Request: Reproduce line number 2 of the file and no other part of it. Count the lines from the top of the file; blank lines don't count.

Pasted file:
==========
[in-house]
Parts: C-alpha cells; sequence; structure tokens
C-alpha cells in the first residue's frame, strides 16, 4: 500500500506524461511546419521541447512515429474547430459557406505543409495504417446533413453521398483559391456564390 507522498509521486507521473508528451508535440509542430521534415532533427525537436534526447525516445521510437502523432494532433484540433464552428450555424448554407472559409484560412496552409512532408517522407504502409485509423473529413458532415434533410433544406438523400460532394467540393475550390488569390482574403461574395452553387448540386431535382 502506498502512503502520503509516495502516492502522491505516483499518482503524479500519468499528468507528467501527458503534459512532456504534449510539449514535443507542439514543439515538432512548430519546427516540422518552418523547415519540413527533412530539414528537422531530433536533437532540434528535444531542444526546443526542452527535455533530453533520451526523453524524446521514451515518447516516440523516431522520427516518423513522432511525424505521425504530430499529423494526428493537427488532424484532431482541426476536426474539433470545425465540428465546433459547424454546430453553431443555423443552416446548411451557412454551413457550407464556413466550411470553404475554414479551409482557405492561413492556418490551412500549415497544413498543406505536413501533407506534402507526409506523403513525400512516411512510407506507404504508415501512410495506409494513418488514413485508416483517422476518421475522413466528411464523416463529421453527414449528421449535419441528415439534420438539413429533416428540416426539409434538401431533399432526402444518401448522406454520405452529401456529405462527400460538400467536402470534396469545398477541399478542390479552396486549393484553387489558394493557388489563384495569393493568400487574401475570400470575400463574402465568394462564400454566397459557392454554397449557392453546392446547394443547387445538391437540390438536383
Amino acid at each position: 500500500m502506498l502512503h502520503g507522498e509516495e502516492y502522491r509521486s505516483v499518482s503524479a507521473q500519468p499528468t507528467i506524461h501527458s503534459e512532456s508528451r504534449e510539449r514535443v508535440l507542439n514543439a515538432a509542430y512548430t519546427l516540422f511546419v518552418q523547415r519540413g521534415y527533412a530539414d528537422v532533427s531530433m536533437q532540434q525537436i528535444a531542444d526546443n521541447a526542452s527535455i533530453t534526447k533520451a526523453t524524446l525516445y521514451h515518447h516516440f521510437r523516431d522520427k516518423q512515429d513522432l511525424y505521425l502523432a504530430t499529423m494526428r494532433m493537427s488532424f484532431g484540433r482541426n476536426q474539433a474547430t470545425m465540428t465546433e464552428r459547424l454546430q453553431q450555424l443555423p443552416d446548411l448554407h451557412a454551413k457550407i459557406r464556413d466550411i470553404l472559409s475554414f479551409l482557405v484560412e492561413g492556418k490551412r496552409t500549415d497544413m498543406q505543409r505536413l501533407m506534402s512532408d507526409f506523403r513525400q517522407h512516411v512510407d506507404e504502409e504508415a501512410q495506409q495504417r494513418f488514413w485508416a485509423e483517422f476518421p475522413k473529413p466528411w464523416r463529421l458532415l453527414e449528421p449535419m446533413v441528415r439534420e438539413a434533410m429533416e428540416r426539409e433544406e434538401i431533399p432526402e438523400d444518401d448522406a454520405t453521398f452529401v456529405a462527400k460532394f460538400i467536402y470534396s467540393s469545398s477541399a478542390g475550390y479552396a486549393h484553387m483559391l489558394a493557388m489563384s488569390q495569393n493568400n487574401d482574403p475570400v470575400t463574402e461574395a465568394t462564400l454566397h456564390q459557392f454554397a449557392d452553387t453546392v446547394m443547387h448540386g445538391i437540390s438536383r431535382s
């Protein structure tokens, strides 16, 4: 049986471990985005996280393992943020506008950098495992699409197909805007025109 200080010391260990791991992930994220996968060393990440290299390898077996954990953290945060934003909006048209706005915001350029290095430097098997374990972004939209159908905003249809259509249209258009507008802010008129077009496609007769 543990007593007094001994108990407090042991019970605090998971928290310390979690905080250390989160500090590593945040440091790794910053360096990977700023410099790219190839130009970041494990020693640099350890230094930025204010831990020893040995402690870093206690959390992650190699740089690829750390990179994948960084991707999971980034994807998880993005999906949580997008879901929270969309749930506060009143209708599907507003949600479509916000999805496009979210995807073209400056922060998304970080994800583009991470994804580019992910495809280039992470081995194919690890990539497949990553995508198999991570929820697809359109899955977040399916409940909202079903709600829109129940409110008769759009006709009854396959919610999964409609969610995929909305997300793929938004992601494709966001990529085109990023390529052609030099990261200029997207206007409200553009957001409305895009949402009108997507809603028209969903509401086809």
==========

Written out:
Parts: C-alpha cells; sequence; structure tokens